new mexico nuclear leak New Mexico nuclear waste site has ‘radiological event’

Officials are monitoring the levels of airborne radiation at the deep underground facility in southeastern New Mexico where the US government disposes of its low-grade nuclear waste.

Continue reading «New Mexico nuclear waste site has ‘radiological event’»

Air samples were taken around the Waste Isolation Pilot Plant (WIPP) after a monitoring system detected traces of radiation on the underground levels of the facility around 11:30 pm Friday night, the US Department of Energy said in a news release.
The 139 workers above ground at the time of the incident were ordered Saturday to remain where they were as a precaution. None of the employees tested positive for radioactive contamination, and all non-essential personnel were released, Department of Energy spokesman Roger Nelson said.

Nelson said the cause of the leak remains a mystery, since inspection crews have not yet gone underground. He added that he was not sure when that would happen.

Surface samples show no sign of radiation, thus suggesting the leak was “not significant,” he said.

But officials aren’t taking any chances.

“We are going to take measurements and make sure we understand it” before sending down a team, Nelson said.

US Rep. Steve Pearce issued a statement, saying: “WIPP has acted quickly and cautiously to ensure the safety of personnel and the local community.”

The incident comes on the heels of an underground truck fire at the facility that prompted an evacuation. Six workers were treated for smoke inhalation on Feb. 5.

Asked if the incidents were related, Nelson said: “I just can’t think of a scenario where there would be a relationship.”

WIPP is the country’s only deep nuclear waste facility. It takes plutonium-contaminated waste from Los Alamos National Laboratory and other federal nuclear projects.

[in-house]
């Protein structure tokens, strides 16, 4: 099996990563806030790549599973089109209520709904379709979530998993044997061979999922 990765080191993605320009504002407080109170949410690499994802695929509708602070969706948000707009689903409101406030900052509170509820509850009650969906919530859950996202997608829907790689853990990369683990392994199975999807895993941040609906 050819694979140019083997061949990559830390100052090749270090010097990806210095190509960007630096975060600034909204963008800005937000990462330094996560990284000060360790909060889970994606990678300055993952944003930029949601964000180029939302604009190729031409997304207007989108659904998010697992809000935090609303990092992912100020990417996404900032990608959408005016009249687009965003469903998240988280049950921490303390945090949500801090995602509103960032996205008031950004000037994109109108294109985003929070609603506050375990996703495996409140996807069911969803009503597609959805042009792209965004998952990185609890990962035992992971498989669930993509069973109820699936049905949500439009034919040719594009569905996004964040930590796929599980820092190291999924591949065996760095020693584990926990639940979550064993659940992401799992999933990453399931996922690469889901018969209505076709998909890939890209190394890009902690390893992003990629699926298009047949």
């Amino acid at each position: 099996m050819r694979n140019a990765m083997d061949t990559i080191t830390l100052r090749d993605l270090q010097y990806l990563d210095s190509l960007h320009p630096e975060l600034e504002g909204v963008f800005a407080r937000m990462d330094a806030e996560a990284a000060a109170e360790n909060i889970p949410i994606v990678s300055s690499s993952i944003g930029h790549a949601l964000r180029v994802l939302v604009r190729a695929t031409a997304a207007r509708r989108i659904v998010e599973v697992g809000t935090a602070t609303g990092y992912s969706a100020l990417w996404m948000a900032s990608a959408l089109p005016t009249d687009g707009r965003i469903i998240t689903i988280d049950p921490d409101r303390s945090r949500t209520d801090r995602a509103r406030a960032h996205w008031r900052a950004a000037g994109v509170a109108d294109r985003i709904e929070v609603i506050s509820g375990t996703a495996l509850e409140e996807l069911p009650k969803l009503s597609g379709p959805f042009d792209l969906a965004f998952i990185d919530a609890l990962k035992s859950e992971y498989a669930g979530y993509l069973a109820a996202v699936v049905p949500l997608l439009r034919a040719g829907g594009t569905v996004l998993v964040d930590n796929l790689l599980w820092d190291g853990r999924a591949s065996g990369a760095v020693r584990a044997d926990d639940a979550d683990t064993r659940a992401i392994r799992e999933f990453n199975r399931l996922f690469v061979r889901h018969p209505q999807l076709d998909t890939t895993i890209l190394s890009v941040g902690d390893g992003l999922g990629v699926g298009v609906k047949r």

It is located approximately 26 miles (42 kilometers) east of Carlsbad, New Mexico, in a region known as the southeastern New Mexico nuclear corridor, which also includes the National Enrichment Facility near Eunice.

Source: RT

 

Sen Rand Paul sues President Obama over NSA call surveillance

rand paul suit nsa Sen Rand Paul sues President Obama over NSA call surveillance

US Senator Rand Paul has filed a class-action lawsuit against the Obama administration and the National Security Agency seeking to halt the NSA’s vast data-surveillance program.
Continue reading «Sen Rand Paul sues President Obama over NSA call surveillance»

Paul, a Kentucky Republican and toast of the tea party movement, promised a “historic” fight against the NSA when he announced the suit had been filed Wednesday at a press conference. He was joined by Ken Cuccinelli, Virginia’s former attorney general, and Matt Kibbe, the president and CEO of the tea party-affiliated FreedomWorks. Bruce Fein, a Reagan administration attorney, is one of the lawyers on the case.

The suit challenges the constitutionality of the NSA program that collects metadata on US citizens’ phone calls.

There’s a huge and growing swell of protest in this country of people who are outraged that their records are being taken without suspicion, without a judge’s warrant, and without individualization,” Paul said.

I’m not against the NSA, I’m not against spying, I’m not against looking at phone records,” he went on. “I just want you to go to a judge, have an individual’s name and [get] a warrant. That’s what the Fourth Amendment says.”